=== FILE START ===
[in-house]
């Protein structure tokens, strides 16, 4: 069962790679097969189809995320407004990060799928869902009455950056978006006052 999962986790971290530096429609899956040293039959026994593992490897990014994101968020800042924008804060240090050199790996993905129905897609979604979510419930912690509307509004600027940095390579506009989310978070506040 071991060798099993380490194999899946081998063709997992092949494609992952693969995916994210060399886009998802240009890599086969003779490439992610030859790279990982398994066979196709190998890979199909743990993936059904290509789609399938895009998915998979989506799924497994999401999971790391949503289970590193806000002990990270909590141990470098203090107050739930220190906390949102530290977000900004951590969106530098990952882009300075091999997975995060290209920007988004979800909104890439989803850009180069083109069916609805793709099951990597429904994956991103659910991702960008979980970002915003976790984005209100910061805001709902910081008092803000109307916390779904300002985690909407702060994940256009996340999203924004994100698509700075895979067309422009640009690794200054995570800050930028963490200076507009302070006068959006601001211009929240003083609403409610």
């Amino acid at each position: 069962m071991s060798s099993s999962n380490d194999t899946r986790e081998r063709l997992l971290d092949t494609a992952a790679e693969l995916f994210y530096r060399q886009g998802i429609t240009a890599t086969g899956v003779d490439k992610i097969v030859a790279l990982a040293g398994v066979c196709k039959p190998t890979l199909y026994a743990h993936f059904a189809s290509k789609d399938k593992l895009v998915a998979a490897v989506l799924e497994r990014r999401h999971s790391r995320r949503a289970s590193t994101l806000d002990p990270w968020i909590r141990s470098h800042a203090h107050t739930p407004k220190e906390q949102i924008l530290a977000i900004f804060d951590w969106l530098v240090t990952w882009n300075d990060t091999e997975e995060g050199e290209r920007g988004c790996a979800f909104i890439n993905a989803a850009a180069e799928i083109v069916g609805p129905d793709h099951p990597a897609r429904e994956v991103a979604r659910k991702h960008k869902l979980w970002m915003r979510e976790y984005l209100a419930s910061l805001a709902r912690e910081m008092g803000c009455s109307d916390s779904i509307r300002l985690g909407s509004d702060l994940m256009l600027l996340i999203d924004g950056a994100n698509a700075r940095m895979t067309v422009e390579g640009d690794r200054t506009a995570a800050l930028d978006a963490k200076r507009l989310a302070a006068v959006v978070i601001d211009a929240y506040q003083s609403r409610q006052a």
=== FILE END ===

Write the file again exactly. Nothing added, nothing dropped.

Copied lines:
[in-house]
């Protein structure tokens, strides 16, 4: 069962790679097969189809995320407004990060799928869902009455950056978006006052 999962986790971290530096429609899956040293039959026994593992490897990014994101968020800042924008804060240090050199790996993905129905897609979604979510419930912690509307509004600027940095390579506009989310978070506040 071991060798099993380490194999899946081998063709997992092949494609992952693969995916994210060399886009998802240009890599086969003779490439992610030859790279990982398994066979196709190998890979199909743990993936059904290509789609399938895009998915998979989506799924497994999401999971790391949503289970590193806000002990990270909590141990470098203090107050739930220190906390949102530290977000900004951590969106530098990952882009300075091999997975995060290209920007988004979800909104890439989803850009180069083109069916609805793709099951990597429904994956991103659910991702960008979980970002915003976790984005209100910061805001709902910081008092803000109307916390779904300002985690909407702060994940256009996340999203924004994100698509700075895979067309422009640009690794200054995570800050930028963490200076507009302070006068959006601001211009929240003083609403409610």
């Amino acid at each position: 069962m071991s060798s099993s999962n380490d194999t899946r986790e081998r063709l997992l971290d092949t494609a992952a790679e693969l995916f994210y530096r060399q886009g998802i429609t240009a890599t086969g899956v003779d490439k992610i097969v030859a790279l990982a040293g398994v066979c196709k039959p190998t890979l199909y026994a743990h993936f059904a189809s290509k789609d399938k593992l895009v998915a998979a490897v989506l799924e497994r990014r999401h999971s790391r995320r949503a289970s590193t994101l806000d002990p990270w968020i909590r141990s470098h800042a203090h107050t739930p407004k220190e906390q949102i924008l530290a977000i900004f804060d951590w969106l530098v240090t990952w882009n300075d990060t091999e997975e995060g050199e290209r920007g988004c790996a979800f909104i890439n993905a989803a850009a180069e799928i083109v069916g609805p129905d793709h099951p990597a897609r429904e994956v991103a979604r659910k991702h960008k869902l979980w970002m915003r979510e976790y984005l209100a419930s910061l805001a709902r912690e910081m008092g803000c009455s109307d916390s779904i509307r300002l985690g909407s509004d702060l994940m256009l600027l996340i999203d924004g950056a994100n698509a700075r940095m895979t067309v422009e390579g640009d690794r200054t506009a995570a800050l930028d978006a963490k200076r507009l989310a302070a006068v959006v978070i601001d211009a929240y506040q003083s609403r409610q006052a």